by Anne Chambers
Arrangements are well underway for our Sculpture Exhibition organised by the Oxford Sculptors Group which begins on Saturday 19th August at 2p.m. One hundred pieces will be on display and for sale around the garden and think it should be a wonderful exhibition of the talent of local sculptors, professional and self-taught. The show lasts until Wednesday 6th September but is just open on our usual opening afternoons so look for details on our website or www.oxfordsculptors.org
The agapanthus have been the stars of the past few weeks. There are so many different varieties, small and large, white and blue, they are a brilliant addition to the garden in late summer. We leave ours in the ground over winter and do divide them when necessary. They don’t like winter wet so plant them in a dry spot and they will flourish and give weeks of pleasure.
Pruning and cutting back continues throughout the season and the whitebeam arch, sorbus aria lutescens, that my mother planted back in the 1970s needs several trims a year. It has been much admired and copied over the years and gives a wonderful contrast of silver leaf colour against the dark yew hedges.
I had a fantastic week in America and arrived just in time for the birth of our grandson Jack. He is perfect and growing daily. Daughter Clare is also doing well although I don’t envy those sleepless nights!
Now into the last two months of opening, it is such an advanced season with the hydgrangeas and anenomes full out, luckily the jet stream has moved so more rain is forecast, good for the garden but not for holiday makers.
by Anne Chambers
What a contrast to last year when we had low temperatures and plenty of rain in June and early July. Since I last wrote we have had a blistering ten days of heat when everything has burst into flower but faded far too quickly. Now we really badly need some rain as everything is a good fortnight earlier than normal with hydrangeas and Japanese anenomes beginning to flower in early July instead of August! I am already worrying what there will be to come in the autumn!
The one group of small tree or large shrub that has performed really well are the cornuses, one of my favourites. The cornus ‘Kenwyn Clapp’ on the side of the car park has been much admired, starting with large white flowers it then progresses to a deep pink and has been in flower for over a month.
The perennial wild flower meadow has changed completely from May and now some of the scabies, umbellifers and later wild flowers have come into their own. We are continuing planting plugs in here and it will be interesting to see how this area progresses.
The roses were wonderful but as I said earlier lasted far too short a time and the Kiftsgate rose has never flowered so early. It is now over and we have been doing a lot of dead heading. Quite a few will come again and I am particularly pleased with rosa Vanity which I planted last year and is already climbing into the magnolia at the end of the wide border.
Lobelias are a really useful end of summer family and the lobelia bridgesii is looking particularly good at the moment. We have also planted L. Queen Victoria and Russian Princess. L. Fanfare Scarlet and Hadspen Purple survived well in the borders over the winter and add a good splash of colour in August.
Keeping fingers crossed for some rain whilst I am off to America next week to await the birth of our first grandchild, a very exciting prospect.
By Anne Chambers
I knew it was too good to last and this week we have been hit by gale force winds and torrential rain, not what you want in June. Amazingly the garden has stood up to natures forces very well but the herbaceous peonies have not lasted as long as usual and the abutilons in the lower garden have been sorely tested.
The perennial meadow has been looking lovely with the allium purple sensation and the yellow buttercups making a wonderful display. Next week we will be dead heading the buttercup and digging up quite a few, otherwise all the other wild flowers will be overcome and choked by them.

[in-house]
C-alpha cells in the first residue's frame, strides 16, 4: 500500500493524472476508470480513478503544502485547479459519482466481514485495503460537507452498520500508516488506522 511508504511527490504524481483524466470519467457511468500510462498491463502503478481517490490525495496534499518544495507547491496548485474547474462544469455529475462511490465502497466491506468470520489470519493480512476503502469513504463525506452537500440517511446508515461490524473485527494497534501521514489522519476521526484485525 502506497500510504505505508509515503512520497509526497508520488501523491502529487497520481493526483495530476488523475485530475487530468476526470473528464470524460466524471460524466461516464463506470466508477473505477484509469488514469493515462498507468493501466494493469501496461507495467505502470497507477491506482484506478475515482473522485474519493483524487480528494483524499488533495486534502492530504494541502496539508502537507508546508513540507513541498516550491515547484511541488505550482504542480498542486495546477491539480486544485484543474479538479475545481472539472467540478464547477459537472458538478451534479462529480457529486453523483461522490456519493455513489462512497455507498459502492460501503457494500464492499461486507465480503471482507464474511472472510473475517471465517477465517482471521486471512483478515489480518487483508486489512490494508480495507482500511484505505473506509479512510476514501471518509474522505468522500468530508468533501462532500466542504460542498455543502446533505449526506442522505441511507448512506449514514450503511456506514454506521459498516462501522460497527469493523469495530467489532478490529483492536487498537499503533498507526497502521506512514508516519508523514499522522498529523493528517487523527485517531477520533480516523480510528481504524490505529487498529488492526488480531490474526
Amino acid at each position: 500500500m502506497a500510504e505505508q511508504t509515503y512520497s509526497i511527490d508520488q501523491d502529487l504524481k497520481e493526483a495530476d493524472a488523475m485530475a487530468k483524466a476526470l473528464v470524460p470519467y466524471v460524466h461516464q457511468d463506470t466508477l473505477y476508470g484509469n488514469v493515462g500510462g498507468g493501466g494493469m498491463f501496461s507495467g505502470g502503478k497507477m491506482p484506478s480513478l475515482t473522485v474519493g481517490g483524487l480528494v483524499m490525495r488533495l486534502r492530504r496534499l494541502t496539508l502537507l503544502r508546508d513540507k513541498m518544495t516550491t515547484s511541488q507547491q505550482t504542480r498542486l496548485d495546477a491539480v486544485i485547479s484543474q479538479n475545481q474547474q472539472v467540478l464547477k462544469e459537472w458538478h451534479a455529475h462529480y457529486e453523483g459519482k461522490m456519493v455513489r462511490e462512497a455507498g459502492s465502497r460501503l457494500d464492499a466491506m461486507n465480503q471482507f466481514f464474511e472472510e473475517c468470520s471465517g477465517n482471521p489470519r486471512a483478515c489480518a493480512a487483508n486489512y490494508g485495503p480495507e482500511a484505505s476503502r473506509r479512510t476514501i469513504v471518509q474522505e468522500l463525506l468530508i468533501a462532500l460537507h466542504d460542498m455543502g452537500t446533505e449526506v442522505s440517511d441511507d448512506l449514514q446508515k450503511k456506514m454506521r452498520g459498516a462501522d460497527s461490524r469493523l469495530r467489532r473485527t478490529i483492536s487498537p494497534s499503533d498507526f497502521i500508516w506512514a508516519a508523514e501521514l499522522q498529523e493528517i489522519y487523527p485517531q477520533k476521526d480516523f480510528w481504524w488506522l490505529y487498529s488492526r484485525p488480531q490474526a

Our new oak benches have arrived for the new mound area and look terrific. Nicky Hodges who has made all the seats and benches in the garden has done a brilliant job and it is lovely now to be able to sit and enjoy the vista up the tulip tree avenue to the sculpture, (not that we do very much sitting!).
The bush honeysuckles which are always much admired in the garden are flowering well and the combination with the dark purple campanula and pale lilac geranium robustum make an attractive grouping in the four squares. Visitors often comment on the colour combinations in the garden and this is very important to us although sometimes it is more by luck than skill.
Visitors from as far afield as Finland and Argentina are visiting us at the moment and we are preparing for our most hectic time in the garden with lots of buses and the much anticipated flowering of the Kiftsgate rose.
by Anne Chambers
What a dry Spring, we really need the rain now to bulk up everything and refresh the garden. Having had such a hot April it is now much cooler with an easterly wind which is unusual and again very drying.
Our big excitement is the opening of our new garden area which we have been working on for a few years and is now nearly finished. This came about after we had made the modern pond garden in 2000 when we had one thousand tons of soil dumped in the orchard. We have moulded it into a horseshow shape which has been turfed. Rosa rugosa roses in pink and white form a hedge around the outside of the mound and the outside slope has been planted with a prostrate cotoneaster to hide the black plastic covering.
A tulip tree avenue was planted five years ago which leads to a statue by Pete Moorhouse of a leaf in stainless steel with veins replaced by an Islamic pattern taken from the Huand Hatun mosque in Kayseri, Turkey. Inside the horseshoe is a chevron pattern of coloured stones and four olive trees planted in containers which we bought for our daughter’s wedding!
Leading from the fern border you walk through a perennial wild flower garden with the established cornus controversa Pagoda and a very productive plum tree presented to us by the Worshipful Company of Fruiterers. On through a new iron gate you enter the orchard with old and new fruit trees. Camassias and tulip Jan Reus have been planted in the grass and will be continued to be added to over the next few years.
I am delighted with rosa La Follette which is flowering really well and covering the roofs of the ladies loo! Such a stunning tender rose which I first saw in the South of France and never thought would flourish here in our colder climate.
Looking ahead we are hosting a sculpture exhibition by the Oxford Sculpture Group from Saturday 19th August until Wednesday 6th September. Around one hundred pieces will be displayed in the garden and their website for more information is www.oxfordsculptors.org .
by anne chambers